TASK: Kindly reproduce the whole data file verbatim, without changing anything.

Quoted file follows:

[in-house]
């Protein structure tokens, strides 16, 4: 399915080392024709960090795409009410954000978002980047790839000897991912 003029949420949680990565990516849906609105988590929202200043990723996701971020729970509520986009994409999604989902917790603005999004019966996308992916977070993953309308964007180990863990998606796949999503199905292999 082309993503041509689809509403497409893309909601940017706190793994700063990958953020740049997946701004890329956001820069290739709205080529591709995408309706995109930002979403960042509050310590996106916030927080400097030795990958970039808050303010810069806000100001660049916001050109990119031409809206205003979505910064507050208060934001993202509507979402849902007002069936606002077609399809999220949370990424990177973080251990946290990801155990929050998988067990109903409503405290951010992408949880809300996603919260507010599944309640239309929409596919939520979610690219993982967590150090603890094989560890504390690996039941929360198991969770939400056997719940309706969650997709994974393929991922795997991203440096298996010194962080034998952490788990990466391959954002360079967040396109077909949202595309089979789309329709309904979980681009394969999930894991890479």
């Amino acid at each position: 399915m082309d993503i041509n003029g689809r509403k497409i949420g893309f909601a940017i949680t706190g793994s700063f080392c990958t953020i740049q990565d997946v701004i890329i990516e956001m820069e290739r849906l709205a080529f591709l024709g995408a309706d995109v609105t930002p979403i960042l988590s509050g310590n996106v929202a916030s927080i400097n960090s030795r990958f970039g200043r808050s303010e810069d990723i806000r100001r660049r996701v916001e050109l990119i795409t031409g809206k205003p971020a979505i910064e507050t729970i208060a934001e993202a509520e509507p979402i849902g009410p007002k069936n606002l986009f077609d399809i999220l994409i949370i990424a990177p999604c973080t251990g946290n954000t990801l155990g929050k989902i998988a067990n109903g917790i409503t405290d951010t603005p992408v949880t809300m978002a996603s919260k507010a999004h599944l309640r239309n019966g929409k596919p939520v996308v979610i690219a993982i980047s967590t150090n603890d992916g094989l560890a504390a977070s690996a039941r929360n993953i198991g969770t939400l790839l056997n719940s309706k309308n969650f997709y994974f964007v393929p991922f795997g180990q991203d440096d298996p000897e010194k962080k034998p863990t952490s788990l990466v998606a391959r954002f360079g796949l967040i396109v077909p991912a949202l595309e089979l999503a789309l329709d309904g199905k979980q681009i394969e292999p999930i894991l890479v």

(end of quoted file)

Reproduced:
[in-house]
């Protein structure tokens, strides 16, 4: 399915080392024709960090795409009410954000978002980047790839000897991912 003029949420949680990565990516849906609105988590929202200043990723996701971020729970509520986009994409999604989902917790603005999004019966996308992916977070993953309308964007180990863990998606796949999503199905292999 082309993503041509689809509403497409893309909601940017706190793994700063990958953020740049997946701004890329956001820069290739709205080529591709995408309706995109930002979403960042509050310590996106916030927080400097030795990958970039808050303010810069806000100001660049916001050109990119031409809206205003979505910064507050208060934001993202509507979402849902007002069936606002077609399809999220949370990424990177973080251990946290990801155990929050998988067990109903409503405290951010992408949880809300996603919260507010599944309640239309929409596919939520979610690219993982967590150090603890094989560890504390690996039941929360198991969770939400056997719940309706969650997709994974393929991922795997991203440096298996010194962080034998952490788990990466391959954002360079967040396109077909949202595309089979789309329709309904979980681009394969999930894991890479």
């Amino acid at each position: 399915m082309d993503i041509n003029g689809r509403k497409i949420g893309f909601a940017i949680t706190g793994s700063f080392c990958t953020i740049q990565d997946v701004i890329i990516e956001m820069e290739r849906l709205a080529f591709l024709g995408a309706d995109v609105t930002p979403i960042l988590s509050g310590n996106v929202a916030s927080i400097n960090s030795r990958f970039g200043r808050s303010e810069d990723i806000r100001r660049r996701v916001e050109l990119i795409t031409g809206k205003p971020a979505i910064e507050t729970i208060a934001e993202a509520e509507p979402i849902g009410p007002k069936n606002l986009f077609d399809i999220l994409i949370i990424a990177p999604c973080t251990g946290n954000t990801l155990g929050k989902i998988a067990n109903g917790i409503t405290d951010t603005p992408v949880t809300m978002a996603s919260k507010a999004h599944l309640r239309n019966g929409k596919p939520v996308v979610i690219a993982i980047s967590t150090n603890d992916g094989l560890a504390a977070s690996a039941r929360n993953i198991g969770t939400l790839l056997n719940s309706k309308n969650f997709y994974f964007v393929p991922f795997g180990q991203d440096d298996p000897e010194k962080k034998p863990t952490s788990l990466v998606a391959r954002f360079g796949l967040i396109v077909p991912a949202l595309e089979l999503a789309l329709d309904g199905k979980q681009i394969e292999p999930i894991l890479v």